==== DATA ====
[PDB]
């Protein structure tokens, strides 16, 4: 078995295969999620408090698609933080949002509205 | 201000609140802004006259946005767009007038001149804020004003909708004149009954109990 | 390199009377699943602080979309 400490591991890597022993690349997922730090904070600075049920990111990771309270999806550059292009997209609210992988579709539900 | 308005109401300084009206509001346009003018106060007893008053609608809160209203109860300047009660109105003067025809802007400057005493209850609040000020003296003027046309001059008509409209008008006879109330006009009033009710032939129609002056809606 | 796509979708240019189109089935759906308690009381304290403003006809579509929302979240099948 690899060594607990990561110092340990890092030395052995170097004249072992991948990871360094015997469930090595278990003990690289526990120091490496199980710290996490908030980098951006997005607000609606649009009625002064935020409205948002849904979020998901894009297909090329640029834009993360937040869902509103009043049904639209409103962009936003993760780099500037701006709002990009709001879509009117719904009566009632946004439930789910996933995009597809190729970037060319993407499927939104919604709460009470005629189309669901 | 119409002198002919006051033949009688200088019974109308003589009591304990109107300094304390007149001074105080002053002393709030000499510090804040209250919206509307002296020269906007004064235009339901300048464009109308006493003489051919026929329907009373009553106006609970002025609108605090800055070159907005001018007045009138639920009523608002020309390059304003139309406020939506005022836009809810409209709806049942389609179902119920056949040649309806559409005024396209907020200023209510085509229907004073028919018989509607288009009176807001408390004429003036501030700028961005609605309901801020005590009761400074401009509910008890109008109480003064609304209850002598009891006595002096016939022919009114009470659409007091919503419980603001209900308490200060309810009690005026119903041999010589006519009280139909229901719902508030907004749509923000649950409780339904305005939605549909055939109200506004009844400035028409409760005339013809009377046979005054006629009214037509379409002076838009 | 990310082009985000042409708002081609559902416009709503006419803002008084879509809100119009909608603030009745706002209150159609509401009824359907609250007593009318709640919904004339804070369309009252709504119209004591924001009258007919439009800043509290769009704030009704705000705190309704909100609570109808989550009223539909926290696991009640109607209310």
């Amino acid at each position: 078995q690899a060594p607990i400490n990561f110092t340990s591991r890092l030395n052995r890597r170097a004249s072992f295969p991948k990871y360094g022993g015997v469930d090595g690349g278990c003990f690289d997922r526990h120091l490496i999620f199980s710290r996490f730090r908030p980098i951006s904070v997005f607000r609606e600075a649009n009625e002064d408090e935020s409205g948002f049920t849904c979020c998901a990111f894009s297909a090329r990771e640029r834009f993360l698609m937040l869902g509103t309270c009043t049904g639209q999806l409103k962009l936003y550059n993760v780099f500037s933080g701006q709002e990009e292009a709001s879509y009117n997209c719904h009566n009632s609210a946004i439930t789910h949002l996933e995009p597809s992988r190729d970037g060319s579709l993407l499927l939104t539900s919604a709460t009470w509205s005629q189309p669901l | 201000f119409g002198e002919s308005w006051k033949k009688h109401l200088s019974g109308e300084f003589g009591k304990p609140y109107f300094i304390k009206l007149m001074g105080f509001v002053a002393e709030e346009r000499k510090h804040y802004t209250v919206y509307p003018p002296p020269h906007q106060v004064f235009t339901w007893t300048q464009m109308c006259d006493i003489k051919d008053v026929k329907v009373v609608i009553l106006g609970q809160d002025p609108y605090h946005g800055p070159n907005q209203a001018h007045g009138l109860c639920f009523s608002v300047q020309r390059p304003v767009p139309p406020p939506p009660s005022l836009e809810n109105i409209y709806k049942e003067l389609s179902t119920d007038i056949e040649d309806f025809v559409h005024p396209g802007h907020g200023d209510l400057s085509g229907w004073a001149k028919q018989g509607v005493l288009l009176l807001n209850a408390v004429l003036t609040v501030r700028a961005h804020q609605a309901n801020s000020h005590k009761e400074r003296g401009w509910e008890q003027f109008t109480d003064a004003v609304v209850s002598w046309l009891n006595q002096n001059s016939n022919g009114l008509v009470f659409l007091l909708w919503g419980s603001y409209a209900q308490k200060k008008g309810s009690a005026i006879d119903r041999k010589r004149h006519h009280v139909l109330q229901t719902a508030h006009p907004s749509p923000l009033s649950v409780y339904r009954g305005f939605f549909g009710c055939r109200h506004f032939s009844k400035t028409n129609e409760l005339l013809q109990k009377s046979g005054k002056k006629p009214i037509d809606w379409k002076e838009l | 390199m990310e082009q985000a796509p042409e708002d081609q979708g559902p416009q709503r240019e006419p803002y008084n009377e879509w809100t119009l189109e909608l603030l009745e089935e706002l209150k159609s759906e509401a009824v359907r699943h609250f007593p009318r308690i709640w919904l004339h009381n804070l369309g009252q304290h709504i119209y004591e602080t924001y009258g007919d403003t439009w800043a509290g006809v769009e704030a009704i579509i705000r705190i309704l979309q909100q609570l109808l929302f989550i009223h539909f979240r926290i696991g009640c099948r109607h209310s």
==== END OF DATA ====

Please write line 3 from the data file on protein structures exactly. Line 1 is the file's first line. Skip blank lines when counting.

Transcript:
């Amino acid at each position: 078995q690899a060594p607990i400490n990561f110092t340990s591991r890092l030395n052995r890597r170097a004249s072992f295969p991948k990871y360094g022993g015997v469930d090595g690349g278990c003990f690289d997922r526990h120091l490496i999620f199980s710290r996490f730090r908030p980098i951006s904070v997005f607000r609606e600075a649009n009625e002064d408090e935020s409205g948002f049920t849904c979020c998901a990111f894009s297909a090329r990771e640029r834009f993360l698609m937040l869902g509103t309270c009043t049904g639209q999806l409103k962009l936003y550059n993760v780099f500037s933080g701006q709002e990009e292009a709001s879509y009117n997209c719904h009566n009632s609210a946004i439930t789910h949002l996933e995009p597809s992988r190729d970037g060319s579709l993407l499927l939104t539900s919604a709460t009470w509205s005629q189309p669901l | 201000f119409g002198e002919s308005w006051k033949k009688h109401l200088s019974g109308e300084f003589g009591k304990p609140y109107f300094i304390k009206l007149m001074g105080f509001v002053a002393e709030e346009r000499k510090h804040y802004t209250v919206y509307p003018p002296p020269h906007q106060v004064f235009t339901w007893t300048q464009m109308c006259d006493i003489k051919d008053v026929k329907v009373v609608i009553l106006g609970q809160d002025p609108y605090h946005g800055p070159n907005q209203a001018h007045g009138l109860c639920f009523s608002v300047q020309r390059p304003v767009p139309p406020p939506p009660s005022l836009e809810n109105i409209y709806k049942e003067l389609s179902t119920d007038i056949e040649d309806f025809v559409h005024p396209g802007h907020g200023d209510l400057s085509g229907w004073a001149k028919q018989g509607v005493l288009l009176l807001n209850a408390v004429l003036t609040v501030r700028a961005h804020q609605a309901n801020s000020h005590k009761e400074r003296g401009w509910e008890q003027f109008t109480d003064a004003v609304v209850s002598w046309l009891n006595q002096n001059s016939n022919g009114l008509v009470f659409l007091l909708w919503g419980s603001y409209a209900q308490k200060k008008g309810s009690a005026i006879d119903r041999k010589r004149h006519h009280v139909l109330q229901t719902a508030h006009p907004s749509p923000l009033s649950v409780y339904r009954g305005f939605f549909g009710c055939r109200h506004f032939s009844k400035t028409n129609e409760l005339l013809q109990k009377s046979g005054k002056k006629p009214i037509d809606w379409k002076e838009l | 390199m990310e082009q985000a796509p042409e708002d081609q979708g559902p416009q709503r240019e006419p803002y008084n009377e879509w809100t119009l189109e909608l603030l009745e089935e706002l209150k159609s759906e509401a009824v359907r699943h609250f007593p009318r308690i709640w919904l004339h009381n804070l369309g009252q304290h709504i119209y004591e602080t924001y009258g007919d403003t439009w800043a509290g006809v769009e704030a009704i579509i705000r705190i309704l979309q909100q609570l109808l929302f989550i009223h539909f979240r926290i696991g009640c099948r109607h209310s």